Resources Article

Policy Commentary: Forever Ours? The Challenges of Long-Lived Environmental Problems

Jan 13, 2014 | Molly K. Macauley

Pharmaceutical residues in waterways, industrial waste lingering in soils, space debris in orbit for hundreds of years, nuclear waste requiring management for thousands of years, and greenhouse gases affecting carbon cycles subject to geologic time-scales: these pollutants are the potentially long-lasting side effects of modern, growing economies and the attainment of ever-better standards of living.

Policymakers seek to protect the public by balancing the costs and benefits of mitigation, remediation, and other strategies to control these problems. Unlike the case of many shorter-lived pollutants, however, these long-lived contaminants are particularly vexing for regulators and citizens alike. Indeed, these long-lived environmental issues could be thought of as a class of problems that are "forever ours," unique because of their almost unrestrained temporal scale. The contaminants may be present in trace amounts or have other effects that cause only small damages today; thus the public may not feel urgency to take action. But the contaminants may persist and, even worse, accumulate over time to create much greater damage, although in a perhaps very distant future. Some pharmaceutical residues, certain greenhouse gases, and space debris that self-collide to produce yet more debris are examples of pollution with cumulative effects that can worsen to create significant future harm.

In most cases, technical fixes can mitigate damages of forever-ours problems. For instance, technologies are available for chemical and other special treatments of contaminants in wastewater or soils, underground sequestration of some greenhouse gases, storage of nuclear waste, and the vacuuming of in-orbit space debris. But these solutions are costly, some have yet to be fully tested, and some have met with public resistance. In the case of greenhouse gases and space debris, solutions require global cooperation.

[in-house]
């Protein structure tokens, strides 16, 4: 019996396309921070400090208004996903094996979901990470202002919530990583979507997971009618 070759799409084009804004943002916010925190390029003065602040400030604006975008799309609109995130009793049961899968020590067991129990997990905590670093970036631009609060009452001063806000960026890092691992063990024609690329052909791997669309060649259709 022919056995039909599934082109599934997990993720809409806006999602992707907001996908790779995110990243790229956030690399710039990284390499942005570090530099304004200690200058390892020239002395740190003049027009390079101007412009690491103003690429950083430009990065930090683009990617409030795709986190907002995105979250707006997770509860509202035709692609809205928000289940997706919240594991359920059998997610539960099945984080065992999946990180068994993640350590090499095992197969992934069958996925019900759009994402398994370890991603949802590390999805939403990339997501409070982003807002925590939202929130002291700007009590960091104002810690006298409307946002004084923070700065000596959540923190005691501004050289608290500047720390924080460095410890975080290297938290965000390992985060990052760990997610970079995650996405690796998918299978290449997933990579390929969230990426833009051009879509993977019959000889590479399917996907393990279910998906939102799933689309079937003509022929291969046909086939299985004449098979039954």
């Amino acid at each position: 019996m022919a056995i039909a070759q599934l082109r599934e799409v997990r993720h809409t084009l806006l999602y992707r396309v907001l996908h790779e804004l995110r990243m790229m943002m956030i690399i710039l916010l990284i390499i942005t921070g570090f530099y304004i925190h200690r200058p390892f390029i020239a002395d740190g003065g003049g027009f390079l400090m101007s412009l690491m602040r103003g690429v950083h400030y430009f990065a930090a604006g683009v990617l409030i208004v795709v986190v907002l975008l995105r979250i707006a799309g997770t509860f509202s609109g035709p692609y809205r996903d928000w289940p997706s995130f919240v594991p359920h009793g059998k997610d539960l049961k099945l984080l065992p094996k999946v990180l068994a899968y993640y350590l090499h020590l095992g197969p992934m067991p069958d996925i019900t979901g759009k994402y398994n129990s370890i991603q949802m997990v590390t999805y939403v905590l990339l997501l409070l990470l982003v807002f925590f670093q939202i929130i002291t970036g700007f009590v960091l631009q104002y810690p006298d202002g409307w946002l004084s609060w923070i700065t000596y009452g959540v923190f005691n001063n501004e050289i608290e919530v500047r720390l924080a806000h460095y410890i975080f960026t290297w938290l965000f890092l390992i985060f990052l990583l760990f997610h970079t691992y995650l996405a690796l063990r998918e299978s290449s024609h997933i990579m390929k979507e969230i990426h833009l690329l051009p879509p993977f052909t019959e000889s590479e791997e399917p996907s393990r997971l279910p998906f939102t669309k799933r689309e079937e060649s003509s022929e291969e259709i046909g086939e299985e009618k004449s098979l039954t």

Solutions also include public policies—such as taxes or fees—to capitalize the harm, discourage generation of these pollutants, and possibly help to underwrite the cost of technological fixes.

For long-lived problems, the usual point of departure for deciding what to do, when to do it, and how much to spend on technological solutions or specific social policies centers on the practice of discounting. It is widely recognized, however, that discounting can fall well short as a relevant metric for very-far-into-the-future timescales. A much shorter duration, such as 30-year mortgages for homeownership, is empirical evidence of just how far into the future many citizens are willing to manage their own assets. (Longer-lived transactions, such as bonds with maturities of up to 100 years, are infrequent although not unheard of.)

Some experts suggest that the discount rate should be the same as the rate of per capita economic growth, interpreting this rate as a measure of how well off society is. Others point out that the discount rate probably changes over time—it may be constant, declining, or even quasi-hyperbolic. Some experts find the act of discounting—or market-like thinking more generally—to be acceptable for buying a home or car but wholly inappropriate in decisions about future human lives or the environment. Others expect future generations to be wealthier, smarter, and more innovative than current generations.

Even if the discounting issue could be resolved, the intergenerational nature of forever-ours problems strains the capacity of effective governance. Most governing institutions are subject to harsh myopic pressures. Regulators are stretched thin by the short-run pressures of fiscal year budgets and immediate concerns, with little capacity to address long-lived problems. In the United States, only the Supreme Court has been endowed with the capacity to think far into the future on behalf of the nation. And, although the Supreme Court has weighed in on a variety of environmental issues, its role is not a regulatory one or necessarily one giving primacy to the effects of pollutants on future generations.

This problem of managing some types of intergenerational environmental issues suggests that the nation may benefit from institutional innovation in capacity to think long term—maybe something like a "science court." Might a Supreme Court for Intergenerational Resource Allocation make sense?